Monday, May 18, 2009

Rick and Kay profiled in the Los Angeles Times...

The Los Angeles Times paid a visit to Austin to see what all the fuss is about with this Rick guy (link). I think if Rick and Kay are keeping score, it's a positive article for Rick in general but not bad for Kay either...

Rick "Secession" Perry vs. Kay "Bailout" Hutchison. That's the snarky shorthand for the (insert Texas-size metaphor) shaping up in the Lone Star State for the GOP primary next March.

Perry is the two-term, 59-year-old Republican governor. He created quite the stir last month by seeming to encourage the notion of a breakaway Texas republic He's facing a rare intra-party challenge from U.S. Sen. Hutchison, who's 65 and has coveted the governor's chair for many of those years.

It's exceedingly rare for a sitting senator to challenge a governor of his or her own party.

But these two have never particularly liked each other and the word around Texas is that Hutchison agreed to hold off from challenging Perry in 2006 because he swore to Republican donors and other party bigs he would step down rather than seek an unprecedented third term in 2010.

No offense to our local media, but I learned a few things from this article. Why did a California newspaper outlet have to be the one to tell some of these stories...

One of the best things the governor has going for him, his strategists believe, is the fact he's survived a number of rough campaigns, weathering tens of millions of dollars in negative TV ads and, after switching parties in 1989, knocking off a Texas legend: the wisecracking agriculture commissioner Jim Hightower.

Hutchison, as even her supporters concede, has not faced a tough race since her first unsuccessful try for Congress, way back in 1982.

 “Most of his elections Perry is seen as the underdog, or in for the fight of his life,” said Ken Luce, who ran Perry’s campaign against Hightower, a historic upset that people still discuss nearly 20 years later. “He always wins because he outfights, outhustles and outworks everybody else.”

I think this is something people forget. According to some Rick insiders I speak with on occasion, Rick performs best when he has a tough opponent. In 2006, he had lots of opponents but no tough opponent, so he kind of coasted to victory. In 2002, he had about 50 or 80 million dollars spent against him, depending on who you talk to. In 1998, he took out a well funded and well liked John Sharp. Before that, he took out a famous and popular candidate Jim Hightower after being down in the polls by 20 or 30 points early in the race.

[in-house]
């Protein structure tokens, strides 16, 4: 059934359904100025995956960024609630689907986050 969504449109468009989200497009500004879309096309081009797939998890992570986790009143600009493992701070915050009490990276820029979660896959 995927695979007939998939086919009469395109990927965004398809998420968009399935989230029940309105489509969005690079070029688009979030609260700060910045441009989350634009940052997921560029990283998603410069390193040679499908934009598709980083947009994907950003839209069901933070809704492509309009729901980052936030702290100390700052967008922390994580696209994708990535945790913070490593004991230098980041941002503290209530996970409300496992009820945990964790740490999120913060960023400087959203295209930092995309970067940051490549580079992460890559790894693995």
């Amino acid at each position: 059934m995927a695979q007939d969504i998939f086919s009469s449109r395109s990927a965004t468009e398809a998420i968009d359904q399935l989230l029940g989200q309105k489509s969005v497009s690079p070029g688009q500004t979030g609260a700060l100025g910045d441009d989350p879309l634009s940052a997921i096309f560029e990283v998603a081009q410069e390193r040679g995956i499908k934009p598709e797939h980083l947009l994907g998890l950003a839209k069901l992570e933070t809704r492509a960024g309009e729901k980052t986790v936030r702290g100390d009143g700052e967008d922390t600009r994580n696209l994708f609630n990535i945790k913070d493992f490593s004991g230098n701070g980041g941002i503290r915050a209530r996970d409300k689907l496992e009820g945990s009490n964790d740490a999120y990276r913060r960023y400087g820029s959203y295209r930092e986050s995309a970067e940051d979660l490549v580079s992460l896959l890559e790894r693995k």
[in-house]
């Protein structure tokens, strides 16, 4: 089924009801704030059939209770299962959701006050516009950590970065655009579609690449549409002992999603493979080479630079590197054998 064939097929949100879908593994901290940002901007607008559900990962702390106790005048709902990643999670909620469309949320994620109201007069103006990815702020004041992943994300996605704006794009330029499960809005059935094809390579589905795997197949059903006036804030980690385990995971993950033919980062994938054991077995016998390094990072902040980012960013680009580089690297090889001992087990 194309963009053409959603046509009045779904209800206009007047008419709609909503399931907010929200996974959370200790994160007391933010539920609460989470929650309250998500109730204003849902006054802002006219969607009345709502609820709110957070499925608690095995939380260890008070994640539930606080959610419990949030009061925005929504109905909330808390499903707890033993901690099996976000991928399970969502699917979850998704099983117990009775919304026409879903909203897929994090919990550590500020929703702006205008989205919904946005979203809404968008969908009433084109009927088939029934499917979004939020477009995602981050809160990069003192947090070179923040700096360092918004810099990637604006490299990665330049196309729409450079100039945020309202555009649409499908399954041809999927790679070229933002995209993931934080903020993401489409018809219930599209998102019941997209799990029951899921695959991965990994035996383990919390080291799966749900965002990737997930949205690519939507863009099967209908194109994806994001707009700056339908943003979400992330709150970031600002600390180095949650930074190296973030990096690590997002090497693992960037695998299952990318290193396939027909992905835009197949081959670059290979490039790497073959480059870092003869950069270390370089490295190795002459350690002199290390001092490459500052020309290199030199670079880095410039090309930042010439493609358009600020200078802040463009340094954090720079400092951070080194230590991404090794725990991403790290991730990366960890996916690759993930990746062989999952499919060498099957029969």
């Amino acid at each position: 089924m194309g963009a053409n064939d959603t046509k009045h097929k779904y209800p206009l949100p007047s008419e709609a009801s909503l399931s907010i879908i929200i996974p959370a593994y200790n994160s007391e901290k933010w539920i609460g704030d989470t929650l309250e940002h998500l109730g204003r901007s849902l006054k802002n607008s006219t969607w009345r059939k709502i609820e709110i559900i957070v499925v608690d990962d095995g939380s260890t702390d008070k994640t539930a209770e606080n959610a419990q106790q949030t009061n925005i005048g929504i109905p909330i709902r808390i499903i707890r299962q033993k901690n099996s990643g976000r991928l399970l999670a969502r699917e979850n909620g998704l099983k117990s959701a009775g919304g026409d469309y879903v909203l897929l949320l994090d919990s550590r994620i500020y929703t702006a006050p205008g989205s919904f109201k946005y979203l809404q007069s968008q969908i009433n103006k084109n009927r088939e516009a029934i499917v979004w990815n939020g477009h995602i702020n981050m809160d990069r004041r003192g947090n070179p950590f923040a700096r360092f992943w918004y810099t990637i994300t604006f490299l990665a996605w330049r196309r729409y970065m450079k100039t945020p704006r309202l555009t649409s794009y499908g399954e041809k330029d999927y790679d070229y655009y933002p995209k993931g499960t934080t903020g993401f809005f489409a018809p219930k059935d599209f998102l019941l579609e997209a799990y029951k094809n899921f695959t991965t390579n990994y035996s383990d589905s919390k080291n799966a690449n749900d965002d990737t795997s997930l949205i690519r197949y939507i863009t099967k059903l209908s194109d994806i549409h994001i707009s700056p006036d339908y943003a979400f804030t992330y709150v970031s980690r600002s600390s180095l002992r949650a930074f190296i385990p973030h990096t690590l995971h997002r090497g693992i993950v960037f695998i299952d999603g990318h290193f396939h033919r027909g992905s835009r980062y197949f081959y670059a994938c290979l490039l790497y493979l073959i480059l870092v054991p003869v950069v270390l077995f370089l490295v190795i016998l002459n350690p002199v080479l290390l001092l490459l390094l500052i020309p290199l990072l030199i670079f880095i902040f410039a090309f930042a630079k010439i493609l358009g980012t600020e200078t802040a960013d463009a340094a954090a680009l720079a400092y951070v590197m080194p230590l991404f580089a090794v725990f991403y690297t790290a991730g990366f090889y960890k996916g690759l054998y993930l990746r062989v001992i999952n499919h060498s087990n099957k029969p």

Sound familiar?

Kay was up by 20 or 30 points earlier this year. Rick has chipped away simply by getting his name out there and reminding Republicans that he is conservative. Kay has been out there some, but she avoided the tea parties and has seemingly done a lot more private events than public ones.

Rick's people are quick to say that they have not even fired a shot yet, which is true to some extent, but the small things they have done (Kay "Bailout") have caught on with people I talk to. Rick's people also like to talk about the disparity between attack ad money spent against Rick and attack ad money spent against Kay over the years. I can't remember the numbers, but it was a pretty stark difference over the past ten years. 6 figures spent against Kay. 9 figures spent against Rick. Huge difference, whatever the numbers are.

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Hey now, campaign characters. Be nice. I know a lot of you on both sides, so I don't want any overly foul language, personal attacks on anyone other than the candidates themselves, or other party fouls. I will moderate the heck out of you if you start breaking the bounds of civility.